Substances that are acidic or basic make the eyes sting, so baby shampoo is made neutral.

Acids are a very common group of chemical compounds, many of which occur naturally. Acids can be strong or weak.

Citric acid, which occurs naturally in lemons, is a weak acid. Hydrochloric acid (used for soldering) and sulfuric acid (battery acid) are very strong acids.

Bases (often called alkalis) are another group of chemical compounds that have different chemical properties from acids. When bases and acids are added together, they will neutralise each other’s properties.

We describe whether things are acidic, basic or neutral by using a scale called the pH scale. The pH scale ranges from zero to 14. A substance with a pH of:

  • 0 is a very strong acid
  • 3 – 5 is a weak acid
  • 7 is neutral
  • 8 – 9 is a weak base
  • 13 – 14 is a very strong base.

Pure water has a pH of seven and is regarded as neutral.

Acids and bases can be detected by a group of chemical compounds called acid-base indicators. One of the first known naturally occurring indicators was a type of lichen called litmus. (Lichens are plant-like growths that are often found on rocks and tree bark.) Litmus turns red in the presence of an acid or blue with a base.

Most indicators used today to detect acids and bases are man-made. However, many plant pigments, such as the red cabbage you used, contain chemicals that act as acid-base indicators.

Science Books in the Reading Eggs Library

Looking for more science resources?

There are over 120 science e-books in the reading eggs library to read and explore., lolly/candy fountain.

Learn more about gases by creating a soft drink fountain using lollies/sweets. What a sweet way to find out more about chemistry!

  • Roll of lollies/sweets (mint lollies/sweets work well)
  • 2 L bottle of soft drink
  • Piece of paper or a tube for the lollies/sweets
  • Outdoor area

Do this activity in an outdoor area.

  • Open the bottle of soft drink and place the bottle on the ground so it will not tip over.
  • Roll up the paper into a cylinder that’s just wide enough for the lollies to slide through.
  • Put your finger over the bottom of the roll and ask your friend to put the lollies into the paper tube.
  • Hold the tube of lollies just above the bottle and remove your finger so all the lollies drop straight in. You need to drop all the lollies into the bottle at the same time.
  • As soon as you have done that, move away from the bottle as quickly as possible.
  • Diet soft drink works just as well and is less sticky to clean up as it contains no sugar.
  • Orange soft drink doesn’t always work. Neither does Solo as it is light on fizz.
  • Experiment with different types of lollies – Kool Mints were used in this activity. Try Mentos or other sugar coated lollies.
  • Experiment with the soft drink at room temperature or from the fridge.

What’s happening?

Soft drink is bubbly because carbon dioxide gas has been forced into the bottle under pressure.

Until you open the bottle, the gas mostly stays dissolved in the liquid and cannot expand to form bubbles, which the gas will do when not under pressure.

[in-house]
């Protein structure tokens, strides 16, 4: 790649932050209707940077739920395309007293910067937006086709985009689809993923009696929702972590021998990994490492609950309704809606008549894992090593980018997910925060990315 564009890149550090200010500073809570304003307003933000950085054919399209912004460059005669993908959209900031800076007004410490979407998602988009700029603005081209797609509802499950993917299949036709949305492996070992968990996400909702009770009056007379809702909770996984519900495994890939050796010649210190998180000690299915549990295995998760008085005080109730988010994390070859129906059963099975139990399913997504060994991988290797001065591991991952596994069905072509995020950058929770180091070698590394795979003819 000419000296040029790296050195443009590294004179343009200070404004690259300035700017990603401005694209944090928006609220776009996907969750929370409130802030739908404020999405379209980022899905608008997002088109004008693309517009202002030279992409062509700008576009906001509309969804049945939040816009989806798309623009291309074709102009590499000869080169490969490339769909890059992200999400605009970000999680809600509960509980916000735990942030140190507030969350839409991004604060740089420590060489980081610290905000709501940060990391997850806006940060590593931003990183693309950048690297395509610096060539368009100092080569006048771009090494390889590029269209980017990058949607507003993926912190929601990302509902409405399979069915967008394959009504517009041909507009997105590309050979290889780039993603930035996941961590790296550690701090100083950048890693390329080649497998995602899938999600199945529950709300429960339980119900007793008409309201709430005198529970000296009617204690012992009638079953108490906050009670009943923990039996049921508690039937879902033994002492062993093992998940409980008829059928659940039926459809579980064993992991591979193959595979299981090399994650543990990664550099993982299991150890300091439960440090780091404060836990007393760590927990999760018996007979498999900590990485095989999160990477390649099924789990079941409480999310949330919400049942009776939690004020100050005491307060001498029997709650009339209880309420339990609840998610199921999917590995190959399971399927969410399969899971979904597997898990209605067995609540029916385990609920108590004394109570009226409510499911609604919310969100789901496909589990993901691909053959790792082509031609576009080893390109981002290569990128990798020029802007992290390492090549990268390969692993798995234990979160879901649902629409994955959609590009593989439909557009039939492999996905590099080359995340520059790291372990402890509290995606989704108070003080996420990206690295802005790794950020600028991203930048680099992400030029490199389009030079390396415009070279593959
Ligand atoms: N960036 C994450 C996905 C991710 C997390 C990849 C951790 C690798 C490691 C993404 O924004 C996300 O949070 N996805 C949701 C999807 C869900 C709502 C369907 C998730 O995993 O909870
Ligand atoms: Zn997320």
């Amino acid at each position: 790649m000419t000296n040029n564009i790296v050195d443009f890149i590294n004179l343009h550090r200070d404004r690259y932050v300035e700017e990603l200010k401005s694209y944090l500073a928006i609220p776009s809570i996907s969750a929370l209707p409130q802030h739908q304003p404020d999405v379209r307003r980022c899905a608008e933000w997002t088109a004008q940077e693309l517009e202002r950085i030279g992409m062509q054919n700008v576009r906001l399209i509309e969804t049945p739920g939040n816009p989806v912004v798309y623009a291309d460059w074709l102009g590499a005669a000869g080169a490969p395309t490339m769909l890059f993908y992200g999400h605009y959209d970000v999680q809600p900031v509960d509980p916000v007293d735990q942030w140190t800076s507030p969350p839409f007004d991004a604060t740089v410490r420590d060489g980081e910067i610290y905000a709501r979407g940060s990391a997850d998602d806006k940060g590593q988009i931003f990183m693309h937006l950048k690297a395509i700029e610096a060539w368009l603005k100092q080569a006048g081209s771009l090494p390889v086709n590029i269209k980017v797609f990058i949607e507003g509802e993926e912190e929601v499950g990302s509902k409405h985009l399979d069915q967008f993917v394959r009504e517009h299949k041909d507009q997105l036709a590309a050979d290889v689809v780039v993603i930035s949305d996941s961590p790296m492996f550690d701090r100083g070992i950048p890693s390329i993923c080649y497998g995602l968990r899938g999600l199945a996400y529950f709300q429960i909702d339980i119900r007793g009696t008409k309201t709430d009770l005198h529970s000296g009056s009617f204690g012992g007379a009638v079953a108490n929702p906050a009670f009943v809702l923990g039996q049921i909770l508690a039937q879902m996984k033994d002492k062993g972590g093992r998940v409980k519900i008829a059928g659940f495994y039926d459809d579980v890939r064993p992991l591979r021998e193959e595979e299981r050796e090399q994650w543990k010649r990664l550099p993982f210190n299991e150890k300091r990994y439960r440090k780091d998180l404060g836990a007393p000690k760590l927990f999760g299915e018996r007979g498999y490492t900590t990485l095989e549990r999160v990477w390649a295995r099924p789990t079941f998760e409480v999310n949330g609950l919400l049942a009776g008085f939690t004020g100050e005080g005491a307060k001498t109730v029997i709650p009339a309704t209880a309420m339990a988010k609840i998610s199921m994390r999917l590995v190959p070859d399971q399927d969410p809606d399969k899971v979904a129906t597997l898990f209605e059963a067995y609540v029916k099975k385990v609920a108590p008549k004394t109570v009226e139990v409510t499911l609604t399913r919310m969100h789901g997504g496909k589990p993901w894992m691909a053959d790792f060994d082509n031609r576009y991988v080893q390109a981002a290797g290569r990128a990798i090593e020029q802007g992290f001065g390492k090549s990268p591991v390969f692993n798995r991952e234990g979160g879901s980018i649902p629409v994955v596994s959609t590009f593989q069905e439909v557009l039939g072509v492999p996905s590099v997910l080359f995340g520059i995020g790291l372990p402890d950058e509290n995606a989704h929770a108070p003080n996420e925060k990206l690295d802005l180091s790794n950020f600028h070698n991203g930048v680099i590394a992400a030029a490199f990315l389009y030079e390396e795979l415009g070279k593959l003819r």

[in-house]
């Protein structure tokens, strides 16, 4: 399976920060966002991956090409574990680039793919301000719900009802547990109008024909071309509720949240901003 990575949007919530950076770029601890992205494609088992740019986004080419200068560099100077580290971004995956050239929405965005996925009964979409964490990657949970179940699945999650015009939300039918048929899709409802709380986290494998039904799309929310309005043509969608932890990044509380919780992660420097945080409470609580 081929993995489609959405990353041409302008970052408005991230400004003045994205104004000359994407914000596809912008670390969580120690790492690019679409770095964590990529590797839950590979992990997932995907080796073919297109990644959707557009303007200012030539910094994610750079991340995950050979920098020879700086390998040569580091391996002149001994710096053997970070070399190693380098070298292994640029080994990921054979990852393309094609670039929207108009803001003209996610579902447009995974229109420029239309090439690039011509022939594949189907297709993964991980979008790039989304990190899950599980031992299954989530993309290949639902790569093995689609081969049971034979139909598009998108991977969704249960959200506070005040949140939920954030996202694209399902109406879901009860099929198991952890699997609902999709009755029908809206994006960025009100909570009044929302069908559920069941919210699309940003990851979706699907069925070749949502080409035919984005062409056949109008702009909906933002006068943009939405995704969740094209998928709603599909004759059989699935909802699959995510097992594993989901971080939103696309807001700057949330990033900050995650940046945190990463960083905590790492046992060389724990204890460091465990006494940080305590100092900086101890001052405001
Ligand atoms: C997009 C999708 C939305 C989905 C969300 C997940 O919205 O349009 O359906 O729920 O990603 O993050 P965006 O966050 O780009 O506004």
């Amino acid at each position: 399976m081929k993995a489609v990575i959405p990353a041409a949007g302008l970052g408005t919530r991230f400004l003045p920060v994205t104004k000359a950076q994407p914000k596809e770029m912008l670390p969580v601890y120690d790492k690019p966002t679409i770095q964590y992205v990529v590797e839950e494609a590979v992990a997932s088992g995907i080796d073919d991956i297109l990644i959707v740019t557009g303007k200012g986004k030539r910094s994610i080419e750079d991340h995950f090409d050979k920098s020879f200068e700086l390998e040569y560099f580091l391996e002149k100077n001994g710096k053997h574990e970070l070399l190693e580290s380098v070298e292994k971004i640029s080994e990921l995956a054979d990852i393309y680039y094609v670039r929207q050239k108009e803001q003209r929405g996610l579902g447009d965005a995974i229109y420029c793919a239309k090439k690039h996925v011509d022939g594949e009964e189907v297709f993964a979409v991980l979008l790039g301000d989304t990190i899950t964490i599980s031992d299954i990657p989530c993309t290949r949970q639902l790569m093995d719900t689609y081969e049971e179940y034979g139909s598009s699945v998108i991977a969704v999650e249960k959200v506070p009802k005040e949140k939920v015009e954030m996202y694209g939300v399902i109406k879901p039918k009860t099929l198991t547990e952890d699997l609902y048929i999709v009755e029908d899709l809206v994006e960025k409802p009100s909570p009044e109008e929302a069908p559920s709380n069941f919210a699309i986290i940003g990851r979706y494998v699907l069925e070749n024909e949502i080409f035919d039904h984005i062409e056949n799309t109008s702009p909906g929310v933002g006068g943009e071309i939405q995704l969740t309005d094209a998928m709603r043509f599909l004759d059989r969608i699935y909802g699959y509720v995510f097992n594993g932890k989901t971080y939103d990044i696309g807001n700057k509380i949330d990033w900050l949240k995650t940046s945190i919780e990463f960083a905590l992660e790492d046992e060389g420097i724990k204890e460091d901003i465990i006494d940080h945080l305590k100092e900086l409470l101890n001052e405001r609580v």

If you shake the bottle and then open it, the gas escapes with a whoosh, taking some of the soft drink along with it. Adding anything to a soft drink enables more bubbles to form and escape.

Try stirring soft drink with a spoon – it gets less fizzy.

The lollies provide lots of surface area very quickly, which means the bubbles of gas form very rapidly in huge numbers.

You need non-smooth surfaces to enable the gas to form.

Both sand and sugar have the same effect when dropped in soft drink.

When you look at a glass of soft drink, there are normally just a few streams of bubbles coming off specific points on the glass where the surface is uneven.

Sometimes you see a stream of bubbles coming from the middle and if you look carefully you can often see a piece of dust with bubbles coming off its end.

The place where the bubbles start to form is called the centre of nucleation.

As the lolly dissolves, it forms hundreds of nucleation points which are tiny pits on the surface of the lolly where more carbon dioxide bubbles can form.

When all this gas is released, it thrusts the entire contents of the bottle skyward, in an incredible soft drink blast.

Make your own bath bombs

Follow these instructions to make your own bath bombs and learn about science while having fun in the bath!


  • food colouring/coloring
  • flower petals or body glitter
  • sweet almond oil
  • scented oil such as lavender oil
  • 10 tablespoons of bicarbonate of soda
  • 3 tablespoons of citric acid
  • 2 large mixing bowls
  • 1 large muffin tray
  • 1 small glass jar
  • rubber gloves
  • Grease the sides and bases of a large muffin tray with a small amount of almond oil.
  • Place the citric acid and bicarbonate of soda into a large bowl. Mix the ingredients together well, to form the base mixture.
  • Scoop out about half a cup of this mixture and put it in into another bowl. This will make about one or two bath bombs (depending on the size of the holes in your muffin tray). You could also use old plastic containers or anything that will hold a shape.
  • Add the flower petals or body glitter to the base mixture.
  • In the small glass jar, mix together 6 drops of your scented oil, 5 teaspoons of sweet almond oil and about 10 drops of food colouring.